The Greek hero Daedalus, according to ancient mythology, built his son Icarus wings to escape a Labyrinthian imprisonment. Escape he did, but despite his father's stern warnings, Icarus flew too close to the sun. The wings melted, and the boy plunged to his death in the sea below.
Today, the sun's rays continue to evoke warnings, especially from medical and public health professionals: wear the appropriate sunscreen and protective clothing, limit exposure time, seek shade. The reason? The sun's ultraviolet (UV) radiation, in the form of UVA (longer wavelength) and UVB (shorter wavelength) rays, has been implicated in skin aging and skin cancers, particularly skin cancers like basal-cell and squamous-cell carcinomas and melanoma. But scientists have also found that UV radiation is not all bad. It stimulates vitamin D production in the skin, and there is some still-controversial evidence of a possible connection to reduced risk of colon and rectal cancer incidence and death from breast cancer.
The challenge for scientists supported by the National Institute of Arthritis and Musculoskeletal and Skin Diseases (NIAMS) is to understand as much as they can about both positive and negative effects of UV radiation. What they learn should result in major public health and prevention implications for skin conditions.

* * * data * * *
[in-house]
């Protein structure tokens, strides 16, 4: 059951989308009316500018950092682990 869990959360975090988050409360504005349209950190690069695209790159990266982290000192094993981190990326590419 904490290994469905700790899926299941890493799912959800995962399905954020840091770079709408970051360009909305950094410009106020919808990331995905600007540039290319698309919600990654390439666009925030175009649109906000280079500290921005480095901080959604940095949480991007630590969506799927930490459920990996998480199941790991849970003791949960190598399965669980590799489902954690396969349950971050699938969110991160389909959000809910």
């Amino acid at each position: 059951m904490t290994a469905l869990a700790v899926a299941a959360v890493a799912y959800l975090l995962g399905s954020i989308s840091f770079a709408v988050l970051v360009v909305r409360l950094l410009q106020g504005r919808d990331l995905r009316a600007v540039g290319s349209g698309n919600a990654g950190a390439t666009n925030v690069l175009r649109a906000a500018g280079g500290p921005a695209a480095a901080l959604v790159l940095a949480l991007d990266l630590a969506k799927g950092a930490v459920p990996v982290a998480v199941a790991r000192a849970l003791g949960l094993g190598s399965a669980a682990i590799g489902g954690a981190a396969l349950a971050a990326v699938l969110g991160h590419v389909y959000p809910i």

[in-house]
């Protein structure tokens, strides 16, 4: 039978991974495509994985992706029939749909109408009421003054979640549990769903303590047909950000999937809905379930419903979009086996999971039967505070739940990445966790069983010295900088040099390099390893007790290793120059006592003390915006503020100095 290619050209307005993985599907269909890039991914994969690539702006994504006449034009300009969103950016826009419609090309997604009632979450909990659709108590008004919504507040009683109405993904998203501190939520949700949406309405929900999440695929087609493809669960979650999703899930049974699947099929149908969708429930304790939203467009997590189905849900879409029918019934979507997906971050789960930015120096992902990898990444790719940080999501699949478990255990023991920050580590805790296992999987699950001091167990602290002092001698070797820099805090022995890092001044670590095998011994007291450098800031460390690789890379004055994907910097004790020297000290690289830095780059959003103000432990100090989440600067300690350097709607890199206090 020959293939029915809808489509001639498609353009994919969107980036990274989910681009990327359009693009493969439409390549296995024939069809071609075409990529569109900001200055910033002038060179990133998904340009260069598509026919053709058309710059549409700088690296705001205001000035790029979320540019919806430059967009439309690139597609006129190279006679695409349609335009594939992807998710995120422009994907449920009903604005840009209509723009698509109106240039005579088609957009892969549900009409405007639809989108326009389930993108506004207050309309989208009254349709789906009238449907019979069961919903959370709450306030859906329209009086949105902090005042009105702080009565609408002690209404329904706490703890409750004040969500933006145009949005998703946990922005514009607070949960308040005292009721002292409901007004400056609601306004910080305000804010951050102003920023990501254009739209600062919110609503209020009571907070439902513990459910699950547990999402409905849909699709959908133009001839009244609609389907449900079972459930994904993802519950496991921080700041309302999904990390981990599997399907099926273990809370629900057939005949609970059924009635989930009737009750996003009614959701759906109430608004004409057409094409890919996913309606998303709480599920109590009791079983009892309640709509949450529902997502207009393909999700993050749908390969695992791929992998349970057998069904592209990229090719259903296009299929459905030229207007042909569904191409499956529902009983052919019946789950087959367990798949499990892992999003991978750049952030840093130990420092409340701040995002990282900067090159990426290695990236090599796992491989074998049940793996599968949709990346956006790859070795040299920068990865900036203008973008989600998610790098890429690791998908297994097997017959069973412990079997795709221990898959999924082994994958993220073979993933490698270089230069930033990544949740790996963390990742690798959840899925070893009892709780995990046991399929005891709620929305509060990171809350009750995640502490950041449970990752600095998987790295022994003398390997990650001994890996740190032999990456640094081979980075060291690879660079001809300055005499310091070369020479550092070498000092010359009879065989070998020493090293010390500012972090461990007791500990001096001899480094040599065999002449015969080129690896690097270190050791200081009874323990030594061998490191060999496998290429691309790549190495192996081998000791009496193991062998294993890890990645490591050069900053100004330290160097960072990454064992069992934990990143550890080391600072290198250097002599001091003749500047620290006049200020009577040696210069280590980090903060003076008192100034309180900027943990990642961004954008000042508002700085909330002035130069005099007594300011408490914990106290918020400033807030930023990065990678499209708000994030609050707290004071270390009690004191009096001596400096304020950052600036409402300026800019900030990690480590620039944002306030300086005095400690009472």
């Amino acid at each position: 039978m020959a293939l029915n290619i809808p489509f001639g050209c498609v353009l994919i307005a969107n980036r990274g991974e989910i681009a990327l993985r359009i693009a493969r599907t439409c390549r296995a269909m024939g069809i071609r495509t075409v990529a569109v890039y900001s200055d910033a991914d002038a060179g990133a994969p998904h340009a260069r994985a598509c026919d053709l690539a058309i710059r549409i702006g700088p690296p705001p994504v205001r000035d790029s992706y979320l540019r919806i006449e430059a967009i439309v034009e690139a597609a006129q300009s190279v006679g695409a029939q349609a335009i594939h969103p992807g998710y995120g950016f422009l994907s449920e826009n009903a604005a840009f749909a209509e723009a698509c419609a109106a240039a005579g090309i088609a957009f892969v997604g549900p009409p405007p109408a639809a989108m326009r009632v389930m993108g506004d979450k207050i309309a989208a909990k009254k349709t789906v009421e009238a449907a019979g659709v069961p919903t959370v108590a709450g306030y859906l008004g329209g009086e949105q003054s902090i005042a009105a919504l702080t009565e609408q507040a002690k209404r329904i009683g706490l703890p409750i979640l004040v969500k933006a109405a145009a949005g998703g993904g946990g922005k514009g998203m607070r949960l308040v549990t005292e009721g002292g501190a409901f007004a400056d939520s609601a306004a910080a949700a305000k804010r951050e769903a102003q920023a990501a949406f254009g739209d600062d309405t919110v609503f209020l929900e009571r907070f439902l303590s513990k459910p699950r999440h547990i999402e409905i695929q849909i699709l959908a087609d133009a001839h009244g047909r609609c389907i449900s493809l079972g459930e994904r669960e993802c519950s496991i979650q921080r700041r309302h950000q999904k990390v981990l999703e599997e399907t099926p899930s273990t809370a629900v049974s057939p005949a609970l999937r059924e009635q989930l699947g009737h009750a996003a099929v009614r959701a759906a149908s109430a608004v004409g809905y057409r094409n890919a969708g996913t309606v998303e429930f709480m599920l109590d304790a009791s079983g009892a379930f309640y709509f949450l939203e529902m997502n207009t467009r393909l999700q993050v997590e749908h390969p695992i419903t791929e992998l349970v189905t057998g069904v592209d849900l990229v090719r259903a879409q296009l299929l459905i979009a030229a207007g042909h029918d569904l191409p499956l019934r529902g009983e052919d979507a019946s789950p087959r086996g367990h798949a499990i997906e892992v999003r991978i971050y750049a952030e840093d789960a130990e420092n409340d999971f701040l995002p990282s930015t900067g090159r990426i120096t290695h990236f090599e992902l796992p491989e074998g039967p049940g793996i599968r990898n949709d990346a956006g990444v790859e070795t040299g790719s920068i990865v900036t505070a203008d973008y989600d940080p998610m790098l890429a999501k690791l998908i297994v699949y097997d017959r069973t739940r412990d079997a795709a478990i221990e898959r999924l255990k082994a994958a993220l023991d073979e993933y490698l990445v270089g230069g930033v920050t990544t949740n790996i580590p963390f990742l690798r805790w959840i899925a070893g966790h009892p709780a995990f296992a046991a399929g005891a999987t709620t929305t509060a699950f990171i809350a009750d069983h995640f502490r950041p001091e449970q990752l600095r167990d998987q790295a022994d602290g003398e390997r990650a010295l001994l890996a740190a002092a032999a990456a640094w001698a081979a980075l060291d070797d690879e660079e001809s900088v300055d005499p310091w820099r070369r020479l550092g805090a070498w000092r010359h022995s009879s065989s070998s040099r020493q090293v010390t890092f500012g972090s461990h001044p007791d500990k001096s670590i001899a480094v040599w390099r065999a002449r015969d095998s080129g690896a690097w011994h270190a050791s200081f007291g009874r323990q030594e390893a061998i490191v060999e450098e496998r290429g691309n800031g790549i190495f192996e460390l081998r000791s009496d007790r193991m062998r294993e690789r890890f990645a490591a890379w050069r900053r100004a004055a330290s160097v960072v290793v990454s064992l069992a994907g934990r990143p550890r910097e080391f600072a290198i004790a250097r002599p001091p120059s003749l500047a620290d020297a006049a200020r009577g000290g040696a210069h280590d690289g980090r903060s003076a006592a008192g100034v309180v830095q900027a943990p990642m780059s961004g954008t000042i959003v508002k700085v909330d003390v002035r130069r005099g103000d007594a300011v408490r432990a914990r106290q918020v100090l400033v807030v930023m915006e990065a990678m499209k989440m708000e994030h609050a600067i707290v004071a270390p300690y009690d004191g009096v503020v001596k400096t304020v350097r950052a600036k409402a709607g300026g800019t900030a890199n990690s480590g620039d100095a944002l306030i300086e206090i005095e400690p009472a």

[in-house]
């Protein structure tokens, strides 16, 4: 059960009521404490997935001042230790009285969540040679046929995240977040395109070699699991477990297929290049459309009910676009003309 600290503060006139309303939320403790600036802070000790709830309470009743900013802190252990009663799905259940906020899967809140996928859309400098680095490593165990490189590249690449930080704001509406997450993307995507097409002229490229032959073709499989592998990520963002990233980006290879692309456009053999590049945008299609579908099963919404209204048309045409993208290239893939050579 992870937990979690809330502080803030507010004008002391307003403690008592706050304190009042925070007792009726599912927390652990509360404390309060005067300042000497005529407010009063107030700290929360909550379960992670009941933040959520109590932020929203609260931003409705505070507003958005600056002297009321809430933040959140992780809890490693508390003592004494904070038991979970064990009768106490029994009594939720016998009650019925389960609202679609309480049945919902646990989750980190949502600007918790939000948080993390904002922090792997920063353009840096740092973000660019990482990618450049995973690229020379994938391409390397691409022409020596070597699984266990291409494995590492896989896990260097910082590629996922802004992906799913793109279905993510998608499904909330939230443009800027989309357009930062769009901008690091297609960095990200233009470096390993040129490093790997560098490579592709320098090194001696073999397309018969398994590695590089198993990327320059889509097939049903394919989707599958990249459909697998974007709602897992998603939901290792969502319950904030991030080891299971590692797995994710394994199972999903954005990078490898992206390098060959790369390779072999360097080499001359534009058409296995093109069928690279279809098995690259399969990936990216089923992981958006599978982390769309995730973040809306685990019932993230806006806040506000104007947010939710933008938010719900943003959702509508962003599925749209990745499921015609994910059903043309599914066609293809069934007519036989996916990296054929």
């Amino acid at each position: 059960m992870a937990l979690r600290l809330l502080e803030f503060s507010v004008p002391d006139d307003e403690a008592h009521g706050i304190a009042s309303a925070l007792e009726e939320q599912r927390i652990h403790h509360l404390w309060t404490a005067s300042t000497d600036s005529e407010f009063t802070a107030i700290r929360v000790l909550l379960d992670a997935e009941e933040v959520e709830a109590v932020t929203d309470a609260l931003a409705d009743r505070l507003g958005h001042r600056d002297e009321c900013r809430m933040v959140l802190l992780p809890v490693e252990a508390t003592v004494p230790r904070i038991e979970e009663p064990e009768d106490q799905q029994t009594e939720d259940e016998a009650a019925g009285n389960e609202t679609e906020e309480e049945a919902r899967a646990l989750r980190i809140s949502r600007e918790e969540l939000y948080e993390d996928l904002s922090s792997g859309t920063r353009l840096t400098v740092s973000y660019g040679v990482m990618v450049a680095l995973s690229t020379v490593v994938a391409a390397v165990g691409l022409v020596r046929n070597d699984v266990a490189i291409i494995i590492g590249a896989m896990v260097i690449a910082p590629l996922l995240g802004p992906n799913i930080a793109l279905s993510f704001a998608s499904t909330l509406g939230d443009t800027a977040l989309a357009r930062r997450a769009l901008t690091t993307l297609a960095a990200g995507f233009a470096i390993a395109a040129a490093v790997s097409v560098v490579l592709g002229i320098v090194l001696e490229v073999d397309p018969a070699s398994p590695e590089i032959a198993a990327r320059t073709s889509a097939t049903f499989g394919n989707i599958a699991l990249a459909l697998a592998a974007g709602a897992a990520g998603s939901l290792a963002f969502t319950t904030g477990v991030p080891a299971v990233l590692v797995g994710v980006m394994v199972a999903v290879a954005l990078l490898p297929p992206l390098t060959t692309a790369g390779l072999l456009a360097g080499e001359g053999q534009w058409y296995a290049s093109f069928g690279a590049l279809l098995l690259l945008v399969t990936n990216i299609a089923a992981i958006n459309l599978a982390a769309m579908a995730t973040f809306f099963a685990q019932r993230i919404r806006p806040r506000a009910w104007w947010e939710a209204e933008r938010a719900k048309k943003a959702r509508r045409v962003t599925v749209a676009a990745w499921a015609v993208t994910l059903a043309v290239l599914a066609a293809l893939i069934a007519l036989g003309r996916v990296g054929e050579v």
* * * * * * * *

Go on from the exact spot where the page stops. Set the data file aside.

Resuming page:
These studies lend support to the dominant theory that UV exposure is the main identifiable andSeveral recent NIAMS-supported studies have focused on the interaction of UV radiation, skin cancer, and vitamin D. preventable cause of skin cancer, and emphasize the importance of UV-induced vitamin D in cell growth and differentiation.
- A study by NIAMS-supported researcher Dr. Robert Stern and his colleagues at Harvard University (JNCI 1998;90(17):1278-1284) has looked at the incidence of squamous- and basal-cell carcinoma in patients with the skin disease psoriasis who had participated some 20 years ago in a trial of PUVA therapy, a treatment using UVA and a chemical, psoralen, that sensitizes skin to UV radiation. The scientists found that even in those patients with minimal PUVA or UVB exposure over the past decade, their initial exposure to high-dose PUVA in the trial continued to result in new squamous- and basal-cell cancers. This, say the investigators, shows that PUVA actually began the cancer process rather than simply stimulating a cancer that had already started. A similar study of melanoma incidence in the same population showed that PUVA can initiate this form of skin cancer.
- To learn how UV radiation could start and promote skin cancers, NIAMS grantee Dr. Alice Pentland at the University of Rochester (N.Y.) examined prostaglandins, cell components that contribute to tissue inflammation. Focusing on the protein COX-2, which helps generate prostaglandins, the study (Carcinogenesis 1998;19(5):723-729) showed that 1) skin-reddening doses of UVB increased levels of COX-2, and 2) skin areas with squamous-cell carcinoma had higher levels of COX-2 than normal, non-sun-exposed skin of the same patients. This UVB-induced increase in COX-2 could be a potential target for drug therapy in preventing skin tumors.